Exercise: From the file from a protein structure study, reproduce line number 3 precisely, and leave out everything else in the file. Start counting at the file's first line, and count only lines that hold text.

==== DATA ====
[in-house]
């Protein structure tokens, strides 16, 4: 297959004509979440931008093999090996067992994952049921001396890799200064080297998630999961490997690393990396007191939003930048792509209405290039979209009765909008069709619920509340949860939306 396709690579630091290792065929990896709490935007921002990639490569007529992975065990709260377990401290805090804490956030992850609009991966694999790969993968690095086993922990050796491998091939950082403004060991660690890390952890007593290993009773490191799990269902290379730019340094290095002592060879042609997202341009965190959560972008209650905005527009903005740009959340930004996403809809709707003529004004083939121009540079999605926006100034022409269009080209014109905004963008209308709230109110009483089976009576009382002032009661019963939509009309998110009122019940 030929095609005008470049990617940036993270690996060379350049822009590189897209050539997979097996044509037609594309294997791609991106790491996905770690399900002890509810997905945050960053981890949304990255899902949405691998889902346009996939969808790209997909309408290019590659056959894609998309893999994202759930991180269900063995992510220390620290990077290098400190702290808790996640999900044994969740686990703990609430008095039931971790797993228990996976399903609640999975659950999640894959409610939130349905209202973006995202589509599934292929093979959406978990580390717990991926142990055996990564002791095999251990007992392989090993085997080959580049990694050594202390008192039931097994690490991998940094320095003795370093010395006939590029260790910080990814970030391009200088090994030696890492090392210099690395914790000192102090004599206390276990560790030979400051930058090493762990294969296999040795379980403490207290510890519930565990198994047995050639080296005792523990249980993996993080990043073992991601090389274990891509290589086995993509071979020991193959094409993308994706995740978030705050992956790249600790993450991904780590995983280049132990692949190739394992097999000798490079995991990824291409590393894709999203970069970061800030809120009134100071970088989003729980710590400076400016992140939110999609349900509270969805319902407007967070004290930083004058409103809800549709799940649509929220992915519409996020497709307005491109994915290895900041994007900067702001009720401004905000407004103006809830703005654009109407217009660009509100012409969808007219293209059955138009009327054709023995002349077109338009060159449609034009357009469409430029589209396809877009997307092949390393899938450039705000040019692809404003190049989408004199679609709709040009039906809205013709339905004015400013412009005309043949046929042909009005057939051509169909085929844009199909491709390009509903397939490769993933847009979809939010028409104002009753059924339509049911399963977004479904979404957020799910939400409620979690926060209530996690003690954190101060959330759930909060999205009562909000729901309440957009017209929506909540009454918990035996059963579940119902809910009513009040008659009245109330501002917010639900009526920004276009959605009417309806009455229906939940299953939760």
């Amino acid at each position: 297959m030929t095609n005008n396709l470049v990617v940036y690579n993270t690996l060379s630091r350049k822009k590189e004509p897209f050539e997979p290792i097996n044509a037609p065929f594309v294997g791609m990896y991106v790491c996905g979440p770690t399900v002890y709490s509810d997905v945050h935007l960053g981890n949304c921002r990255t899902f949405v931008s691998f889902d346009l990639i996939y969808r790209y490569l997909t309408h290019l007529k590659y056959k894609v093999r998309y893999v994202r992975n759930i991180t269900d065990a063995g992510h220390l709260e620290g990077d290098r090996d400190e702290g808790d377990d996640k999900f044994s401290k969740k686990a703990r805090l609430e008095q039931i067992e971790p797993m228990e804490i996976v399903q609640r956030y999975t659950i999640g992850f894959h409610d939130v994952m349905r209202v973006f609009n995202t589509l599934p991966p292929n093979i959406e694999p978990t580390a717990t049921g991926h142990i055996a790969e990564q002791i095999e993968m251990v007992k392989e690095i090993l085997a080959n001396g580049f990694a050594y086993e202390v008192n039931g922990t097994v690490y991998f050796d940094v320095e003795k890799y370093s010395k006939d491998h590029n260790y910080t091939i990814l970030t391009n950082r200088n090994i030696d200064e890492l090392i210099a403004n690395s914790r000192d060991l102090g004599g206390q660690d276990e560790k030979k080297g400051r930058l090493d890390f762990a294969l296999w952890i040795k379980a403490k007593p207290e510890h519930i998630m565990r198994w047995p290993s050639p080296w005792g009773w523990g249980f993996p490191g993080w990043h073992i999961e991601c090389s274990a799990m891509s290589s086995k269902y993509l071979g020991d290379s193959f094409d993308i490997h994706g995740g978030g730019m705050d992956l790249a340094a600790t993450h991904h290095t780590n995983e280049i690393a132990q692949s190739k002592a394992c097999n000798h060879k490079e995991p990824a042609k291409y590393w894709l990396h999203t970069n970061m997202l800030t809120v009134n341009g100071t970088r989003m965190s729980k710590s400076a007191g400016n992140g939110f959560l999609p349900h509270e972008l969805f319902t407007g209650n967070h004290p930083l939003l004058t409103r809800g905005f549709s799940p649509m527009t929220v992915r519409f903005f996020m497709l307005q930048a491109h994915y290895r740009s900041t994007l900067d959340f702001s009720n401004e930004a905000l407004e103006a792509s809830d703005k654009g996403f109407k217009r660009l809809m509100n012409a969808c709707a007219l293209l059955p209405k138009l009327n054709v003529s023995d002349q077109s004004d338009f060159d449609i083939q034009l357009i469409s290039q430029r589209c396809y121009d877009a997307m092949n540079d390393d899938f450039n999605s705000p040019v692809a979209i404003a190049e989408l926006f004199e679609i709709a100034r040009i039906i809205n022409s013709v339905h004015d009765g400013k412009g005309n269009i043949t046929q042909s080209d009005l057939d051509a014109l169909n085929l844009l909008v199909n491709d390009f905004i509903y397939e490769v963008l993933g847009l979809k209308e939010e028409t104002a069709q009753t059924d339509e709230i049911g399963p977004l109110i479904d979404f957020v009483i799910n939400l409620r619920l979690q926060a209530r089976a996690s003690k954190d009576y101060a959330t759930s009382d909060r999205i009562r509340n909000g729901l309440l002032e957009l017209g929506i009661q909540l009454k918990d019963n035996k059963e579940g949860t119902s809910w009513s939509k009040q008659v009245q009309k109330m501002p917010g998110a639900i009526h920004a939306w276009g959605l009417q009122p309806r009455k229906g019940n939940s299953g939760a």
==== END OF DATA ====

């Amino acid at each position: 297959m030929t095609n005008n396709l470049v990617v940036y690579n993270t690996l060379s630091r350049k822009k590189e004509p897209f050539e997979p290792i097996n044509a037609p065929f594309v294997g791609m990896y991106v790491c996905g979440p770690t399900v002890y709490s509810d997905v945050h935007l960053g981890n949304c921002r990255t899902f949405v931008s691998f889902d346009l990639i996939y969808r790209y490569l997909t309408h290019l007529k590659y056959k894609v093999r998309y893999v994202r992975n759930i991180t269900d065990a063995g992510h220390l709260e620290g990077d290098r090996d400190e702290g808790d377990d996640k999900f044994s401290k969740k686990a703990r805090l609430e008095q039931i067992e971790p797993m228990e804490i996976v399903q609640r956030y999975t659950i999640g992850f894959h409610d939130v994952m349905r209202v973006f609009n995202t589509l599934p991966p292929n093979i959406e694999p978990t580390a717990t049921g991926h142990i055996a790969e990564q002791i095999e993968m251990v007992k392989e690095i090993l085997a080959n001396g580049f990694a050594y086993e202390v008192n039931g922990t097994v690490y991998f050796d940094v320095e003795k890799y370093s010395k006939d491998h590029n260790y910080t091939i990814l970030t391009n950082r200088n090994i030696d200064e890492l090392i210099a403004n690395s914790r000192d060991l102090g004599g206390q660690d276990e560790k030979k080297g400051r930058l090493d890390f762990a294969l296999w952890i040795k379980a403490k007593p207290e510890h519930i998630m565990r198994w047995p290993s050639p080296w005792g009773w523990g249980f993996p490191g993080w990043h073992i999961e991601c090389s274990a799990m891509s290589s086995k269902y993509l071979g020991d290379s193959f094409d993308i490997h994706g995740g978030g730019m705050d992956l790249a340094a600790t993450h991904h290095t780590n995983e280049i690393a132990q692949s190739k002592a394992c097999n000798h060879k490079e995991p990824a042609k291409y590393w894709l990396h999203t970069n970061m997202l800030t809120v009134n341009g100071t970088r989003m965190s729980k710590s400076a007191g400016n992140g939110f959560l999609p349900h509270e972008l969805f319902t407007g209650n967070h004290p930083l939003l004058t409103r809800g905005f549709s799940p649509m527009t929220v992915r519409f903005f996020m497709l307005q930048a491109h994915y290895r740009s900041t994007l900067d959340f702001s009720n401004e930004a905000l407004e103006a792509s809830d703005k654009g996403f109407k217009r660009l809809m509100n012409a969808c709707a007219l293209l059955p209405k138009l009327n054709v003529s023995d002349q077109s004004d338009f060159d449609i083939q034009l357009i469409s290039q430029r589209c396809y121009d877009a997307m092949n540079d390393d899938f450039n999605s705000p040019v692809a979209i404003a190049e989408l926006f004199e679609i709709a100034r040009i039906i809205n022409s013709v339905h004015d009765g400013k412009g005309n269009i043949t046929q042909s080209d009005l057939d051509a014109l169909n085929l844009l909008v199909n491709d390009f905004i509903y397939e490769v963008l993933g847009l979809k209308e939010e028409t104002a069709q009753t059924d339509e709230i049911g399963p977004l109110i479904d979404f957020v009483i799910n939400l409620r619920l979690q926060a209530r089976a996690s003690k954190d009576y101060a959330t759930s009382d909060r999205i009562r509340n909000g729901l309440l002032e957009l017209g929506i009661q909540l009454k918990d019963n035996k059963e579940g949860t119902s809910w009513s939509k009040q008659v009245q009309k109330m501002p917010g998110a639900i009526h920004a939306w276009g959605l009417q009122p309806r009455k229906g019940n939940s299953g939760a």